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Solar eclipse 2015

Jana Horak, 26 March 2015

The days before Friday 20th March, had staff in the Department of Natural Sciences watching the weather forecast with great attention.  Friday 20th March 2015 was a really special day as we had the opportunity in Cardiff, weather permitting, to see a partial eclipse of the Sun. This does not happen very often, the next one won’t be until 12th August 2026. 

On the Thursday we had a great start to the celebration by hosting an evening of talks on eclipses at the Museum. These were given by Dr Chris North, Dr Rhodri Evans, Dr Mark Hannam, astronomers and physicists from Cardiff University; and we all felt much better informed as to what we knew about the sun, why an eclipse was occurring, and what eclipses tell us about gravity. Equally important was a talk by Jenni Millard, an undergraduate student but experienced astronomer, on how to view the sun safely. Having listened intently the audience were issued with free solar eclipse viewing glasses.

Friday morning and we were in luck, a perfect sunny morning and all that worry about the weather had paid off!  By 8.00 a few people had already arrived outside the Museum, by 8.20 there were many more. At 8.22 we saw the first contact of the eclipse. For a short while the sun was almost obscured by the trees in the Gorsedd Gardens, but not for long. With colleagues from Cardiff University and the Institute of Physics we provided a range of methods to view the eclipse safely. These included a solar telescope that provided the greatest detail of the sun’s surface, pinhole viewers, ranging from boxes and tubes to simple card and paper, solar viewing boxes, colanders and eclipse glasses. Most visitors had noted the warnings about safe eye protection, only a few needed reminding that two pairs of sunglasses wouldn’t do the job!

Over the 126 minutes of the eclipse from first contact of the moon until we saw the entire sun once again, over 1000 people viewed the eclipse on the Museum steps with the viewing glasses provided. In total we estimate that over this period nearly 2000 people joined the event. At one point the queue disappeared round the corner of the Museum into Park Place almost to the University! However this was a great event with a fantastic atmosphere of participation and patient queuing.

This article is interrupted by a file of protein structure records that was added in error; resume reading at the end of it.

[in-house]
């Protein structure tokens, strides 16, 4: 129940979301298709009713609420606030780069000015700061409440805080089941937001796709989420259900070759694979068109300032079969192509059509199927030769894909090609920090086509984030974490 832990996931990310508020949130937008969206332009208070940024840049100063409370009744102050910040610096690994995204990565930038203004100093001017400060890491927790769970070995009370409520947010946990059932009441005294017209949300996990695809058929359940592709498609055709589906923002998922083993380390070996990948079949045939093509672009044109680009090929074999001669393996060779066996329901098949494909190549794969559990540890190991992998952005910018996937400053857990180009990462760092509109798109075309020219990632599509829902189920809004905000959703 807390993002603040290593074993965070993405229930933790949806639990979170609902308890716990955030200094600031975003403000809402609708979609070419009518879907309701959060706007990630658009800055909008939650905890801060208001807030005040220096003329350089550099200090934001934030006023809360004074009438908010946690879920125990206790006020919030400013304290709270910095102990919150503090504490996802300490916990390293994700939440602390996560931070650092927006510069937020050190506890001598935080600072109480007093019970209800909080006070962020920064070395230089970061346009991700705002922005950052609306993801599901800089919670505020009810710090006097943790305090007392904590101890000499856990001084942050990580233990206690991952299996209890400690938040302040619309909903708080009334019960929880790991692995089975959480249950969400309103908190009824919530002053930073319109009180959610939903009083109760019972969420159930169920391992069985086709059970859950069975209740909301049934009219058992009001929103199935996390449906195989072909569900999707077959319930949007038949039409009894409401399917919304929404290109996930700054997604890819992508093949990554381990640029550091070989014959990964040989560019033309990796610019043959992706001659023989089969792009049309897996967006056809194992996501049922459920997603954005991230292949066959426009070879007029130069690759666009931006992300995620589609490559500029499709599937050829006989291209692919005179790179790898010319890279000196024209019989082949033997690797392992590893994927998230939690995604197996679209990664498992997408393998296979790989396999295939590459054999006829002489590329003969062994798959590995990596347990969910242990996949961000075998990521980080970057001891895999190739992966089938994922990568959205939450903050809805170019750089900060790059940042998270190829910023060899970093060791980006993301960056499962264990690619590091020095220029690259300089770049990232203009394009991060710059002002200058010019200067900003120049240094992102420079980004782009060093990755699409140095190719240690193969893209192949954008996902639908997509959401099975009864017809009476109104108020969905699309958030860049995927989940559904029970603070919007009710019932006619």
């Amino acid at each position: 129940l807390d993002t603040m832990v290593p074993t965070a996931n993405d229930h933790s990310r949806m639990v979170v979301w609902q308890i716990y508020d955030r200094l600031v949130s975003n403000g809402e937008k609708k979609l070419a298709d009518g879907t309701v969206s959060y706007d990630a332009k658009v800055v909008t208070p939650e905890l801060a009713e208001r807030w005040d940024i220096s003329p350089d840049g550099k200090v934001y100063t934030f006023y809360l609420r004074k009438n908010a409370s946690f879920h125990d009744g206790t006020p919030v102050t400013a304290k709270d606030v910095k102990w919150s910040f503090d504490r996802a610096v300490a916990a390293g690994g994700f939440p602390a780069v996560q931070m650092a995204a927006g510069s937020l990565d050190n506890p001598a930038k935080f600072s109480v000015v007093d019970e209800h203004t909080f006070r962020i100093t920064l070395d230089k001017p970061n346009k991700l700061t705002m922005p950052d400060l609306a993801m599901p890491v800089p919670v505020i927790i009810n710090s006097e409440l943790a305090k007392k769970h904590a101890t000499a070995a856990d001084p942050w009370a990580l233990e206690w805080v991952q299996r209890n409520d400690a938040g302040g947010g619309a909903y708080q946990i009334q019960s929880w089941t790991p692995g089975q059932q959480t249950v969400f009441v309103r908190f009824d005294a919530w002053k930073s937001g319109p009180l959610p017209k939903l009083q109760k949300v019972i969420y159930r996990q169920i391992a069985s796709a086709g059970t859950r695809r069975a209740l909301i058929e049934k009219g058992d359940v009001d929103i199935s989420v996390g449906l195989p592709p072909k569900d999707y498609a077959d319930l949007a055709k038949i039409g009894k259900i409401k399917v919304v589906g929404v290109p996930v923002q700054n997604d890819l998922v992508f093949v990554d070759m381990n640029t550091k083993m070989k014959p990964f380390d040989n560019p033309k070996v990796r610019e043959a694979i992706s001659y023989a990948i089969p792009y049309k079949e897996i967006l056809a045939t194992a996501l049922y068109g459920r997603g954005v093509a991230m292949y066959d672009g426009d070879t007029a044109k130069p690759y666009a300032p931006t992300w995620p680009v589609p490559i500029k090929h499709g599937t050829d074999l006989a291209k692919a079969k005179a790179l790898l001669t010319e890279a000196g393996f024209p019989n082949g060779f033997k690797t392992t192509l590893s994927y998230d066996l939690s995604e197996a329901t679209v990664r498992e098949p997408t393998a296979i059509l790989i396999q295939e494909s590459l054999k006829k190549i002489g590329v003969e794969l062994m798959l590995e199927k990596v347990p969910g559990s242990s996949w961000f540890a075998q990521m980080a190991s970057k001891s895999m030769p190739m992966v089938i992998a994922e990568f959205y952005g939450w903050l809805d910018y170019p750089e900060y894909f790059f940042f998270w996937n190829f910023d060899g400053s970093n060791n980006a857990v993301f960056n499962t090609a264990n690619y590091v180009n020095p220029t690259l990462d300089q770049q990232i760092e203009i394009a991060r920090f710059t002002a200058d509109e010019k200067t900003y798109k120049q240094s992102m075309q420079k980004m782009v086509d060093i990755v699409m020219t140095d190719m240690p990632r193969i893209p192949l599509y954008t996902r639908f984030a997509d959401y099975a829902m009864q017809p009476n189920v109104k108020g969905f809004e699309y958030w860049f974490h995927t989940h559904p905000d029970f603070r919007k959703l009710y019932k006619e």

For more astronomy linked events please see Amgueddfa Cymru – National Museum Wales What’s On pages, next one is on 18th April, and for education resources check out the Museum’s partnership Down2Earth Project web site

For more information on our Eclipse 2015 activities see our Storify Story.

Crowds gathering outside the museum

Making sure we all wear our safety glasses!

Using binoculars to project the image on to a pillar

Using a solar telescope

I have just begun my fourth week as Principal Curator of Historic Buildings, here at St. Fagans, and this is my first blog post. My background is in archaeology, and more specifically, experimental archaeology.

This type of archaeological investigation tests the theories that have grown out of excavated archaeological evidence. Essentially we try and build something that would leave the same evidence as discovered, if excavated in the future. This challenges our assumptions and raises new questions.

Iron Age Roundhouses

In my time I have built four roundhouses based on the archaeology of Iron Age homes. As the excavated archaeology in many cases is less than 30cm in depth, everything above ground is conjecture derived from the surviving evidence. As you may imagine, trying to figure out the structural details of buildings that haven’t been seen in 2,000 is a challenging yet satisfying task. Therefore, it gives me great pleasure to be part of St. Fagans latest experimental projects – the construction of an Iron Age farmhouse based on evidence from Bryn Eryr in Anglesey, and Llys Llywelyn, a medieval Royal Court based on evidence from Llys Rhosyr, again in Angelsey.

As I write the thatching of the farmhouse is underway, and it won’t be long until the building is watertight. This will be a blessed relief, as the prolonged rain this winter has prevented the buildings 1.8m-thick clay walls from drying as quickly as hoped. Yes, the walls are of solid clay – unlike most excavated roundhouses which had wattle and daub or stone walls. Although such buildings were not uncommon, this is the first reconstruction of this kind of under-represented roundhouse.

A Medieval Prince's Court

The two buildings of Llys Llywelyn have reached chest height, and the Museum’s stonemasons are about to start on the window reveals. The court was discovered in Anglesey and excavated between 1992 and 1996. The surviving masonry stands no more than 1m in height. Therefore, like the farmhouse, this too is a replica based on excavated evidence.